Trusting an enemy agent was foolish. Lisa routinely screamed at characters who left themselves open to that kind of betrayal and pain, but then she routinely screamed at herself even more, so when it came to the question of whether Pillowcase should stay or go there was really only answer.
“We need you to stay with us,” she said, speaking for the group even though she didn’t feel she had any right too. “Even if you’re not fully yourself, you’re still one of the strongest tanks we have available.”
“Should we head back and tell the others what’s happened?” Lady Midnight asked.
It was a sensible question and a sensible course of action. Their original destination had been the [Castle] of the [Lord of Storms], but given what a mess [Sky’s Edge] had turned out to be, falling back and regrouping was clearly the safest option.
“We can warn them about the [Formless Hunger] by telepathy,” Pillowcase said. “I think we need to press forward though.”
Lisa resisted the urge to strangle her.
Oh sure, this was the new ‘tactically smart’ version, with 100% less impulsive, self-sacrificing Tessa-influence. Except that was exactly what Tessa would have said.
Lisa shook her head. She’d known Tessa for what, half a day? Where had she picked up such a clear picture of the woman who’d stolen her cold, undead heart?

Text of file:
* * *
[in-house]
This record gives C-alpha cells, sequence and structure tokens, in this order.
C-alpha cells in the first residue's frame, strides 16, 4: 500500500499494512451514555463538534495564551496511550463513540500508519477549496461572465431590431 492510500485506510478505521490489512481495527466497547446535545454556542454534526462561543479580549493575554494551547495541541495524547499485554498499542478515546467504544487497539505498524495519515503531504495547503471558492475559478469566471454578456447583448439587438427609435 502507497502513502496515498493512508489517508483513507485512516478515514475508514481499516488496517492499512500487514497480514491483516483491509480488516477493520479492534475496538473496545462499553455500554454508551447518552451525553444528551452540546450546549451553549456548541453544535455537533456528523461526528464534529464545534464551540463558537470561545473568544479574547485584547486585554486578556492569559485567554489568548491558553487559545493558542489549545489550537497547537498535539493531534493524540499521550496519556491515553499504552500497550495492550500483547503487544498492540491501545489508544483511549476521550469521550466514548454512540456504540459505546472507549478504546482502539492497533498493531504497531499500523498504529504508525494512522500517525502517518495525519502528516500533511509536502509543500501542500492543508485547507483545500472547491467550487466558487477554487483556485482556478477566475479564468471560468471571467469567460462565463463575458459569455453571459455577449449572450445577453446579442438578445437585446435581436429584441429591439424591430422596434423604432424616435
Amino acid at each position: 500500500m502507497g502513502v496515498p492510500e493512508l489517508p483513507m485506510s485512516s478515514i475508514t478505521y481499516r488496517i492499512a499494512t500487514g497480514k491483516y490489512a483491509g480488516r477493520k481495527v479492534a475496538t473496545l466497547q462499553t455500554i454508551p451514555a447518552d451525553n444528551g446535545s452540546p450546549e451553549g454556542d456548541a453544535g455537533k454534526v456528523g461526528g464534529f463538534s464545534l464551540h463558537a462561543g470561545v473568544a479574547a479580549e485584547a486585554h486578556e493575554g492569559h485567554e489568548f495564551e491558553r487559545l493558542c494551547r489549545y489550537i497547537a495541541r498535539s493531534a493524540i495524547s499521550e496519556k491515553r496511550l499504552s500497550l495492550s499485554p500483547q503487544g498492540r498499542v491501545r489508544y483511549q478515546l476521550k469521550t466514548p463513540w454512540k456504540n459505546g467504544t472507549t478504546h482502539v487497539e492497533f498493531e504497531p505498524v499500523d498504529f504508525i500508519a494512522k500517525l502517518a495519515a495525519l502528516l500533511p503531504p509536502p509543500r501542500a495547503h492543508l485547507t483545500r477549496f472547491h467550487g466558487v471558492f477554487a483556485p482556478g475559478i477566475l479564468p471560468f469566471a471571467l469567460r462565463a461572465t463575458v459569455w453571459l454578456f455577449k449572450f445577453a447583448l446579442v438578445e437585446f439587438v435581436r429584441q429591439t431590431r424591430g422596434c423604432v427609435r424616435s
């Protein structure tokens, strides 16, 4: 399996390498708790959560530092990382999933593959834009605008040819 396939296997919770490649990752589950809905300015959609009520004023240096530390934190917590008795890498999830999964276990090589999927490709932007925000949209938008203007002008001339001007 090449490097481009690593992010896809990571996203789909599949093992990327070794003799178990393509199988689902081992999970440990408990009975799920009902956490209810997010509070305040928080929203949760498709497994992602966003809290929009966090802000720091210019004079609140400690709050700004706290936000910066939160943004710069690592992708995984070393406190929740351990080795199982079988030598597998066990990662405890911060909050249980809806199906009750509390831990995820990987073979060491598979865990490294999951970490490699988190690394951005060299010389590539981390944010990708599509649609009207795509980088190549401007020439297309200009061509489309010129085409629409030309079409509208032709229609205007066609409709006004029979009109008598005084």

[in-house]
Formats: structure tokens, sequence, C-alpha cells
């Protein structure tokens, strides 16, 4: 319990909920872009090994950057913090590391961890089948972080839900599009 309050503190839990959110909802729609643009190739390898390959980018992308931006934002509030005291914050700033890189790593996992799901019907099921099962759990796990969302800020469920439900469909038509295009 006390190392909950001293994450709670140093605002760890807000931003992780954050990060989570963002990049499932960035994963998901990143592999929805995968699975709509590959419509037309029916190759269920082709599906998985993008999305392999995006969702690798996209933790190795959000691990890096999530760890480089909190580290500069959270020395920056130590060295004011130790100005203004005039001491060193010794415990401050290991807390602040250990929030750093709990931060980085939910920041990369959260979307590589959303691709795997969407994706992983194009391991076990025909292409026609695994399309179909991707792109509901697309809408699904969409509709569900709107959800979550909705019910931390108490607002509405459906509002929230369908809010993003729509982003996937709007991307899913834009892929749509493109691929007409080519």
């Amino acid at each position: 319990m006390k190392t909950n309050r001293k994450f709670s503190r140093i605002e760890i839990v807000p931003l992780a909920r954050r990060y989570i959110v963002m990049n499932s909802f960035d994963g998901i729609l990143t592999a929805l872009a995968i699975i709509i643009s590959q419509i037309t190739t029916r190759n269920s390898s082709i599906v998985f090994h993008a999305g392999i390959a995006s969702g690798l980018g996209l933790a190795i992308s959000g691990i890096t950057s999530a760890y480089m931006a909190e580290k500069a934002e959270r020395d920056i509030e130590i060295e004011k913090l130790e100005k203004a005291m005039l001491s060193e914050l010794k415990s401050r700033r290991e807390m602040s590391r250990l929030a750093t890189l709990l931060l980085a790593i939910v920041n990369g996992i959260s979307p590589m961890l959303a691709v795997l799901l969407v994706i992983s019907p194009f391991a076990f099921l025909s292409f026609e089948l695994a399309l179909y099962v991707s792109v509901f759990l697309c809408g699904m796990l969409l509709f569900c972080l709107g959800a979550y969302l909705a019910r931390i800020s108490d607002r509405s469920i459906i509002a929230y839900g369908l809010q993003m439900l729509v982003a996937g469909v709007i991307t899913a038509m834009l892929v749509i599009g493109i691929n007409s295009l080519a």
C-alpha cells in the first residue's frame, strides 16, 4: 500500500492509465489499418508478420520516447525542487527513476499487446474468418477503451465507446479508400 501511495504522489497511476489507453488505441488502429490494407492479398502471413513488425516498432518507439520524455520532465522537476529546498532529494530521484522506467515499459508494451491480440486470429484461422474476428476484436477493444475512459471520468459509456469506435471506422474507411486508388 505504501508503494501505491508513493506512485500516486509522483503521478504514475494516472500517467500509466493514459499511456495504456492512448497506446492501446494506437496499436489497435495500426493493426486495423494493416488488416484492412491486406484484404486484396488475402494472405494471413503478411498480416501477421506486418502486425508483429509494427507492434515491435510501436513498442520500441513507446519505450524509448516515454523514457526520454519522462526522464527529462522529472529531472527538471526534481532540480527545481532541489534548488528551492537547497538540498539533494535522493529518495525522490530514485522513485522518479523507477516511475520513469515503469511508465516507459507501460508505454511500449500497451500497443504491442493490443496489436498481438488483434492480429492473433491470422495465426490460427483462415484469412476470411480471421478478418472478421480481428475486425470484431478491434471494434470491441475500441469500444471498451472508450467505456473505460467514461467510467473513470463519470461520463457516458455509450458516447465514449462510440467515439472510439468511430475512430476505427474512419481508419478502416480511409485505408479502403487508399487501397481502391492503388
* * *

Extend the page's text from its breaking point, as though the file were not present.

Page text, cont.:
She could see it though. If there was something that would help people, Tessa would leap at it. If it meant personal danger, so much the better! Extreme personal danger? Why that was the best of all!
“What if we run into something worse than this at the [Lord of Storms] place?” Matt asked.
“Then we withdraw,” Pillowcase said. “And we’ll know of two areas which people can’t risk approaching.”
“I thought you killed whatever was here?” Rip asked. “And what’s a [Formless Hunger]?”
“It’s what the thing in the static is now,” Obby said. “And sadly it’s not dead. It doesn’t know how to be yet.”
Lisa felt a question bubble up in her mind.
How did Obby know that?
Before could rise to consciousness though, Pillowcase spoke again.
“Hitting it with the [Lesser Spirit Drain] pulled the thing more into our world. The Consortium has records on something like this.”
“Yeah. [Formless Hungers] are a class of entity the Consortium has encountered before,” Matt said. “They’re usually native to the world though. Whatever this thing is, I don’t think it was part of the [Fallen Kingdoms] before this.”
“It looks like a bad data disk sector,” Pete said. “I mean that’s all random noise there right? Like the rendering engine for the world could read the textures for [Sky’s Edge] so it decided to show a smear of ones and zeroes inside.”
“But there was something in there,” Rip said. “I could feel it, and I don’t feel it now. Are we sure it’s not dead? It would be awful nice if it was dead.”